OOCCL votes to support the Preservation of Rosemont Elementary
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 OOCCL voted unanimously at their November Board meeting to support the preservation and restoration of the exterior of the oldest segment of Rosemont Elementary.

Rosemont was built at the same time as Booker T. Washington High School, Lida Hooe Elementary and Sunset High School.  

Booker T, Lida Hooe and Rosemont have identical facades.  Rosemont was covered up with panels in the 1970's.  The bricks can be seen behind the gutters and an official with the school says the window openings are there as well.  

Paula Blackmon from DISD attended the meeting and said now that the bond has passed, discussion of Rosemont's new school will be moving forward and preservation will definitely be part of that discssion.

Above ground parking garage for Bishop Arts?
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 Talks are underway to possibly hire Walker Parking Consultants for a consulting contract on the addition of an above ground parking garage at Bishop Arts Village.  Details here.  The linked document seems to suggest this structure would charge for parking.  Previous discussions had only mentioned below grade parking that would be overparked by 30% with no charge for the public.  No word yet on how the two are related.

Home Tour Preview V - Premium Home
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“Dumptop” is a nickname for the concrete structure rising 3-stories from a West Dallas escarpment inside The Villas at Dilbeck Court. The name was derived during site clearing when it was discovered that the site had once been an illegal dumping ground. Mounds of tires and 10 forty-foot trash containers of concrete were removed before foundation work could commence. Designed for a philanthropist by Dallas architects Booziotis & Company Architects, the 9,000 square-foot home was completed in 2014 and offers spectacular views of the Trinity River corridor and downtown Dallas. Four structural concrete pylons support the three primary living zones while also holding the bulk of the secondary functions. Each living zone is capped with a cantilevered concrete roof. Clad in limestone, the residence evokes a sense of permanence, while expansive areas of glass provide amazing views to the north and east. A floating circular staircase graciously connects the three living levels.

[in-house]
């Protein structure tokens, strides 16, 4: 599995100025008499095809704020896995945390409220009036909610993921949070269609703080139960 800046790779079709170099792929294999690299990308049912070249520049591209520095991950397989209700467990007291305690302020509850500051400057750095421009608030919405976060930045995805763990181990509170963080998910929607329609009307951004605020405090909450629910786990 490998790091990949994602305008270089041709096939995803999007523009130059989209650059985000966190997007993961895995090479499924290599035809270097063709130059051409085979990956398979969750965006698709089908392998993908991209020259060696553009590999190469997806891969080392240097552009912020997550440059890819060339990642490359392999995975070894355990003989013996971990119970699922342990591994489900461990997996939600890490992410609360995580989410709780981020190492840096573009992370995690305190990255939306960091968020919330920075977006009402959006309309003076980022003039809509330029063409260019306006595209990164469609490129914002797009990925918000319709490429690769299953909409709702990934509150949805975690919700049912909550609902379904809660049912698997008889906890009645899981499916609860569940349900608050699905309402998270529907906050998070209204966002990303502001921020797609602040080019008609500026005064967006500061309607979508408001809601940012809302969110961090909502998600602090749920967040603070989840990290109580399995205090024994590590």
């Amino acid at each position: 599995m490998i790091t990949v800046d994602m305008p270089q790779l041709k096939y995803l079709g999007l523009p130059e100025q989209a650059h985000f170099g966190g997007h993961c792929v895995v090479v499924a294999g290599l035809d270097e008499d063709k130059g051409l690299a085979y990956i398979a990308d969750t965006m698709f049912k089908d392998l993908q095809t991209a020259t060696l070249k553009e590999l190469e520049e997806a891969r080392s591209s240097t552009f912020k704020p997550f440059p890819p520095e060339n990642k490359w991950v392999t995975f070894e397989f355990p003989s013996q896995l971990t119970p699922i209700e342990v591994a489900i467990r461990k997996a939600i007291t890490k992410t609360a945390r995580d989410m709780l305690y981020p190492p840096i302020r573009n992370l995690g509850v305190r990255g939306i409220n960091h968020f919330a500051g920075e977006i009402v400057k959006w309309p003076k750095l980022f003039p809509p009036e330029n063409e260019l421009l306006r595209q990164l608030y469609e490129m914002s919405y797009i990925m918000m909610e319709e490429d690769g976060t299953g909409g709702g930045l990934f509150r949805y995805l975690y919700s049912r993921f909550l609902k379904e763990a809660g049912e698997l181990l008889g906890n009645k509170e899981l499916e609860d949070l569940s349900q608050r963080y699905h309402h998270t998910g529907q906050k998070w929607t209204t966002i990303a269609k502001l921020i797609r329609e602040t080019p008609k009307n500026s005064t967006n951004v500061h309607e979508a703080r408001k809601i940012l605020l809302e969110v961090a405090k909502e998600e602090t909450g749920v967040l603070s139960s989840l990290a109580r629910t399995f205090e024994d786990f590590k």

The residence was designed to LEED for Home standards and has been awarded LEED Silver Certification. Built on what is essentially a brownfield site, the building utilizes captured rainwater to irrigate native plantings on the site. The structural frame uses high fly-ash content concrete, while locally sourced materials and high recycle content materials are used throughout. The systems include fully controlled lighting with some LED, solar-heated hot water, and high-efficiency heating and cooling.

The owner’s intent is to host a wide array of cultural events involving local charities and the arts. In this spirit, the home will be a significant part of the Dallas community for generations to come.

Home Tour Preview IV
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Carefully designed to reflect the high style of the modern era by architect John Thompson, this 1967 home is a mid-century stunner located in a unique enclave in Wynnewood Hills. Bar Harbor Drive is a meandering avenue of one-of-a-kind custom residences and a gorgeous canopy of trees. The house has instant curb appeal with the front facade projecting out like the bow of a sleek vessel. Its handworked masonry is of multi-hued, natural brick deeply embossed with a unique fossil-like finish, seemingly merging the past and the present. Three thousand five-hundred square-feet of style and surprise cleverly divided into a public and a private space await you as you pass through the grand entry door of jeweled glass and turquoise enamel. The soaring interior, the unexpected juxtaposition of angles, the fluid lines, and the use of light are simultaneously soothing and provocative. 

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